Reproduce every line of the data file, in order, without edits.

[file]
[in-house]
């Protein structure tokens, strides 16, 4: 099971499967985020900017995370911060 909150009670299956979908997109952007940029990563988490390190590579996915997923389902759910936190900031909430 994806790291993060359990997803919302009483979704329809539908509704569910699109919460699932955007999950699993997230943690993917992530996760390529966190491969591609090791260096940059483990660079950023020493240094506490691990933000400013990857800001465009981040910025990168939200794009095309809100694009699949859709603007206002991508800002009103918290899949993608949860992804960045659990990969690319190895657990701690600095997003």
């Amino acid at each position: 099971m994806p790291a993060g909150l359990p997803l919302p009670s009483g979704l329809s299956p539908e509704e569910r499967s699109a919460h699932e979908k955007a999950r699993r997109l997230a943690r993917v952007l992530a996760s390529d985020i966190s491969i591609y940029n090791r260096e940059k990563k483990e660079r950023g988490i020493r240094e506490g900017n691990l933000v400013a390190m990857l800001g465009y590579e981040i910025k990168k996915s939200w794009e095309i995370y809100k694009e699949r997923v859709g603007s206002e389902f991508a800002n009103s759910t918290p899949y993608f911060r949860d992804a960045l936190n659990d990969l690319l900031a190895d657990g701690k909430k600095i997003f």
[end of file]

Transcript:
[in-house]
């Protein structure tokens, strides 16, 4: 099971499967985020900017995370911060 909150009670299956979908997109952007940029990563988490390190590579996915997923389902759910936190900031909430 994806790291993060359990997803919302009483979704329809539908509704569910699109919460699932955007999950699993997230943690993917992530996760390529966190491969591609090791260096940059483990660079950023020493240094506490691990933000400013990857800001465009981040910025990168939200794009095309809100694009699949859709603007206002991508800002009103918290899949993608949860992804960045659990990969690319190895657990701690600095997003």
């Amino acid at each position: 099971m994806p790291a993060g909150l359990p997803l919302p009670s009483g979704l329809s299956p539908e509704e569910r499967s699109a919460h699932e979908k955007a999950r699993r997109l997230a943690r993917v952007l992530a996760s390529d985020i966190s491969i591609y940029n090791r260096e940059k990563k483990e660079r950023g988490i020493r240094e506490g900017n691990l933000v400013a390190m990857l800001g465009y590579e981040i910025k990168k996915s939200w794009e095309i995370y809100k694009e699949r997923v859709g603007s206002e389902f991508a800002n009103s759910t918290p899949y993608f911060r949860d992804a960045l936190n659990d990969l690319l900031a190895d657990g701690k909430k600095i997003f």